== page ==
The Gandharvas — Watching the Girl
I grew up in New York state, right across the St. Lawrence Seaway from Ontario, Canada. So most of my youth was spent listening to Canadian radio, which is required by Big Brother law to broadcast a certain amount of nationalistic propaganda made-in-Canada media content.
Living now in the heartland of America, it’s strange to casually mention any number of Canadian bands — Barstool Prophets, The Tragically Hip, The Gandharvas — and get slackjawed stares in return. A few here and there remember Our Lady Peace, but nobody in Ohio has heard of Econoline Crush or Cowboy Junkies.
So here, American friends. Let me act as an ambassador for my penguin-eating, maple-syrup-snorting, hockey-puck-humping, bomber-hat-and-flannel-wearing cousins in our 51st state to the north. Let me share with you a taste of the boys from London, Ontario, the pride of Toronto’s 102.1 The Edge.
Even in the band’s height (they broke up in 2000, shortly after I headed to college in the Great Lakes Region) they didn’t grab a whole lot of airtime. Watching the Girl seemed to ignite a red-hot fan base for about a month, and then it was gone — which is strange, considering how I always thought its artistic invocation of Norse (Ouroboros) and Greek (Sirens) mythology was extremely attractive.
The Commodores — Lady (You Bring Me Up)
My father is a short, compact, curly-haired white man of German and English decent. If he slapped a yamika on his head, he could easily pass for a rabbi. But that never stopped him from thinking he was black, at least when it came to his LPs.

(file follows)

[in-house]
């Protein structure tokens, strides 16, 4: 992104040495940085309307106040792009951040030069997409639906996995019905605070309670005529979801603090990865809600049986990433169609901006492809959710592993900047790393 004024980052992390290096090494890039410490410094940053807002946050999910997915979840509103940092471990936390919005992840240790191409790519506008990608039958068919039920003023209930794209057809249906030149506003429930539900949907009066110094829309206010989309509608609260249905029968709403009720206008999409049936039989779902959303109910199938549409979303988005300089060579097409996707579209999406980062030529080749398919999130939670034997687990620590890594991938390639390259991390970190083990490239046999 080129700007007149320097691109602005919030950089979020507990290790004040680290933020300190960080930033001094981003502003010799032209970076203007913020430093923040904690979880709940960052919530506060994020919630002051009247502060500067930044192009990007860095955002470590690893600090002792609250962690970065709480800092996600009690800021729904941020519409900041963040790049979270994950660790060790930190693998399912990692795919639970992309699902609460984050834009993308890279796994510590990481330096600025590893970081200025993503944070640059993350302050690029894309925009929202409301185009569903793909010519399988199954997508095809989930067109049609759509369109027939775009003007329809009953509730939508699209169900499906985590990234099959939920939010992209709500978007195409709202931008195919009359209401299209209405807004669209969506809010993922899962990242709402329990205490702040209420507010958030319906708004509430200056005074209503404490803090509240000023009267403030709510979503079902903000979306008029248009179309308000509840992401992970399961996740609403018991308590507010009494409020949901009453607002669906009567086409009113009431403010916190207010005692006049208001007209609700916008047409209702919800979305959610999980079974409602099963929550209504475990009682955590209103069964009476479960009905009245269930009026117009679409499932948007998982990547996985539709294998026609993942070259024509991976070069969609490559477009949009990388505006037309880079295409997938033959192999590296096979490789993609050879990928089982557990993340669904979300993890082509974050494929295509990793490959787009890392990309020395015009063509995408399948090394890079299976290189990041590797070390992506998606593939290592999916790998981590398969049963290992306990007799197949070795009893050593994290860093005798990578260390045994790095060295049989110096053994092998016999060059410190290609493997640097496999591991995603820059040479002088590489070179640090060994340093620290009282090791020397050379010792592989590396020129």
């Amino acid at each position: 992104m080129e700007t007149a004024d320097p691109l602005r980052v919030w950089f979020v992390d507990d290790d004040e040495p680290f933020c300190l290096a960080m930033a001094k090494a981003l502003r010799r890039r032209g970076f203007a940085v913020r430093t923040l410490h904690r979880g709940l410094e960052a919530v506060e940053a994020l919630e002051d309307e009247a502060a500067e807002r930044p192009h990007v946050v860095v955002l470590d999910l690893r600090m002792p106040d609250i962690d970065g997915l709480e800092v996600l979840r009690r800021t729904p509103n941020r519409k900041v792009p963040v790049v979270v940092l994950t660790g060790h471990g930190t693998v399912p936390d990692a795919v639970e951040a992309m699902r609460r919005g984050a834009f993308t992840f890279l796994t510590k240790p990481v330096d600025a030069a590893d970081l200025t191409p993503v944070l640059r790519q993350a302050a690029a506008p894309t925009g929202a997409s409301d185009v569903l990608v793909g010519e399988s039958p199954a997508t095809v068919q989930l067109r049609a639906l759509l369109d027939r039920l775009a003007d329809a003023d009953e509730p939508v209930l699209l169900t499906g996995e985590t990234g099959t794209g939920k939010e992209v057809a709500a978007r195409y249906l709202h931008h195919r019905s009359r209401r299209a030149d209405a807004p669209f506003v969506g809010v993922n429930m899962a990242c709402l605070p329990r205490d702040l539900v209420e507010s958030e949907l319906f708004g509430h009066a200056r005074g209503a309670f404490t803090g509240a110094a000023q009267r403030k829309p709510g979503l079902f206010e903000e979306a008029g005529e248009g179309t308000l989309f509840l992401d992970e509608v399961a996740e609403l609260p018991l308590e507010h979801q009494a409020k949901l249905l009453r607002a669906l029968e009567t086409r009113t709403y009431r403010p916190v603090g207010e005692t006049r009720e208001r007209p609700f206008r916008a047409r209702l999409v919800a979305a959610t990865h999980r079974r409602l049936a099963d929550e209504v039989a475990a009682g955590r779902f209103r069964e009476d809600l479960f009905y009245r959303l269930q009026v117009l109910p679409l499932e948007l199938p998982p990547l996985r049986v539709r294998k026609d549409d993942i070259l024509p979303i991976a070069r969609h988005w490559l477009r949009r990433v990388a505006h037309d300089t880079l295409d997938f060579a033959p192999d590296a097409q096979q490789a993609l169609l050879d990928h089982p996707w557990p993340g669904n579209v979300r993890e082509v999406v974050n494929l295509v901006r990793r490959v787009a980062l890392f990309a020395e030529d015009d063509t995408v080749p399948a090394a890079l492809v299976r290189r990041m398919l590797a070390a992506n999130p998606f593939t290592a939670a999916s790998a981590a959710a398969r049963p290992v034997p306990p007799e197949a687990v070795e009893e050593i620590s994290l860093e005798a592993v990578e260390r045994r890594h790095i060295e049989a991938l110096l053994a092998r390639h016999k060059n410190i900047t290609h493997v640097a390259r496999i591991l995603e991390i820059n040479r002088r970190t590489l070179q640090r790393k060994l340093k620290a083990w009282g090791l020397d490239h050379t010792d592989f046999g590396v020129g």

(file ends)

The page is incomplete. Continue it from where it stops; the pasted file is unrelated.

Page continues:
His vinyl collection (still very much in use to this day, and I am hoping to inherit it) is built around prog rock classics like Styx’s Grand Illusion and, strangely, soul brothers like The Commodores, Earth, Wind and Fire, Stevie Wonder, The Four Tops, Michael Jackson, Smokey Robinson & The Miracles, and Marvin Gaye.
When I was little, he would crank up Brick House or Easy and dance around in a pitiful white man’s mockery of rhythm. The memories of that dancing still burn.
But now that I’m quickly approaching 30 and have lived through a full generational cycle of musical styles, a horrible truth is sinking in: My father, though I rail against the idea, had excellent taste. Lady (You Bring Me Up) probably isn’t the coolest song I could have mentioned here, but Dad would be able to tell you it’s got tight composition, a jumpin’ signature bass line, and just the right mix of brass to make it indelibly good, and a more or less permanent fixture on my iPod.